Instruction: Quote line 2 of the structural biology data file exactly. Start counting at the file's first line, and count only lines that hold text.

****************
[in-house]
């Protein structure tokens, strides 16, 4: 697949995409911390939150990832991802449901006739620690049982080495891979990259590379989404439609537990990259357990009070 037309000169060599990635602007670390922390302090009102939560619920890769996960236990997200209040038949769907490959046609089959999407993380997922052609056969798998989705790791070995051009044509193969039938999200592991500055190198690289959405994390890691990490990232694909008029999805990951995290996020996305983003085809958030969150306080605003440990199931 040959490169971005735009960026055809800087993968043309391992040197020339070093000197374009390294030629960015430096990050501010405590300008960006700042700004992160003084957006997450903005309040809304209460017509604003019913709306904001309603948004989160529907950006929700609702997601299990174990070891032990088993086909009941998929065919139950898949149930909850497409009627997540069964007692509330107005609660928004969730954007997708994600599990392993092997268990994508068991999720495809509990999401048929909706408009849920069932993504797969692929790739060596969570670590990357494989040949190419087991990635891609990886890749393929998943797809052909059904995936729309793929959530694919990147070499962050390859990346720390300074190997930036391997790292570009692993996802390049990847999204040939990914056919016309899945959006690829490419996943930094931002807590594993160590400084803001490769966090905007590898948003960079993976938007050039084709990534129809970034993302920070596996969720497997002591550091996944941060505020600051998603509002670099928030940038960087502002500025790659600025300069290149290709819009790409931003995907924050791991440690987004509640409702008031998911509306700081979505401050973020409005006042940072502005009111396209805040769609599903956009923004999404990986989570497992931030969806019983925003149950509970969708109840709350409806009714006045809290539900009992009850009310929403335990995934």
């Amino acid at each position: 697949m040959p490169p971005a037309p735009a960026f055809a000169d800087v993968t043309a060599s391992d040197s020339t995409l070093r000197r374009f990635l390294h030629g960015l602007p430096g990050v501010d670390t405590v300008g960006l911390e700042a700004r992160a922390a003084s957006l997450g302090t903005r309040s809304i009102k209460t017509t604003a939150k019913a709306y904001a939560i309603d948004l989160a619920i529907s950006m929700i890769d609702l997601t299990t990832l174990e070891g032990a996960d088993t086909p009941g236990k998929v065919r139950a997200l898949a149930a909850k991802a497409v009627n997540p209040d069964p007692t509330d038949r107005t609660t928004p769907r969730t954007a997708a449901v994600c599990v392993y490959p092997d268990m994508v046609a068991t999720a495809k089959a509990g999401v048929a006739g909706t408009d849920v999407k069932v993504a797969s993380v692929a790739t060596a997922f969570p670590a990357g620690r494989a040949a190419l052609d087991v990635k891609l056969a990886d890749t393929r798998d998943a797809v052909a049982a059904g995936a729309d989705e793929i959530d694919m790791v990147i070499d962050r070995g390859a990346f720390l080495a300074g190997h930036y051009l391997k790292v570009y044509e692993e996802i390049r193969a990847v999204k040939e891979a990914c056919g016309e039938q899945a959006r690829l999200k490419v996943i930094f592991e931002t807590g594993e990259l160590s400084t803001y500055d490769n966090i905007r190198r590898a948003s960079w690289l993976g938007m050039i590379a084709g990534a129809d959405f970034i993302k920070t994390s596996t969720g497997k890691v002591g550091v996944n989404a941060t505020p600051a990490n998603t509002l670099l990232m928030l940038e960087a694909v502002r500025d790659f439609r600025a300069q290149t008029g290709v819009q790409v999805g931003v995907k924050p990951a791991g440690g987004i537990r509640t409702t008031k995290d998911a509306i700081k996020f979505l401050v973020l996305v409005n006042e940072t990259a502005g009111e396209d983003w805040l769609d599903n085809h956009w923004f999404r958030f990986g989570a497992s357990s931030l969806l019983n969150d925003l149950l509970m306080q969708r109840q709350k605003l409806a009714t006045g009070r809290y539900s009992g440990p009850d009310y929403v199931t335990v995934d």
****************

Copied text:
């Protein structure tokens, strides 16, 4: 697949995409911390939150990832991802449901006739620690049982080495891979990259590379989404439609537990990259357990009070 037309000169060599990635602007670390922390302090009102939560619920890769996960236990997200209040038949769907490959046609089959999407993380997922052609056969798998989705790791070995051009044509193969039938999200592991500055190198690289959405994390890691990490990232694909008029999805990951995290996020996305983003085809958030969150306080605003440990199931 040959490169971005735009960026055809800087993968043309391992040197020339070093000197374009390294030629960015430096990050501010405590300008960006700042700004992160003084957006997450903005309040809304209460017509604003019913709306904001309603948004989160529907950006929700609702997601299990174990070891032990088993086909009941998929065919139950898949149930909850497409009627997540069964007692509330107005609660928004969730954007997708994600599990392993092997268990994508068991999720495809509990999401048929909706408009849920069932993504797969692929790739060596969570670590990357494989040949190419087991990635891609990886890749393929998943797809052909059904995936729309793929959530694919990147070499962050390859990346720390300074190997930036391997790292570009692993996802390049990847999204040939990914056919016309899945959006690829490419996943930094931002807590594993160590400084803001490769966090905007590898948003960079993976938007050039084709990534129809970034993302920070596996969720497997002591550091996944941060505020600051998603509002670099928030940038960087502002500025790659600025300069290149290709819009790409931003995907924050791991440690987004509640409702008031998911509306700081979505401050973020409005006042940072502005009111396209805040769609599903956009923004999404990986989570497992931030969806019983925003149950509970969708109840709350409806009714006045809290539900009992009850009310929403335990995934």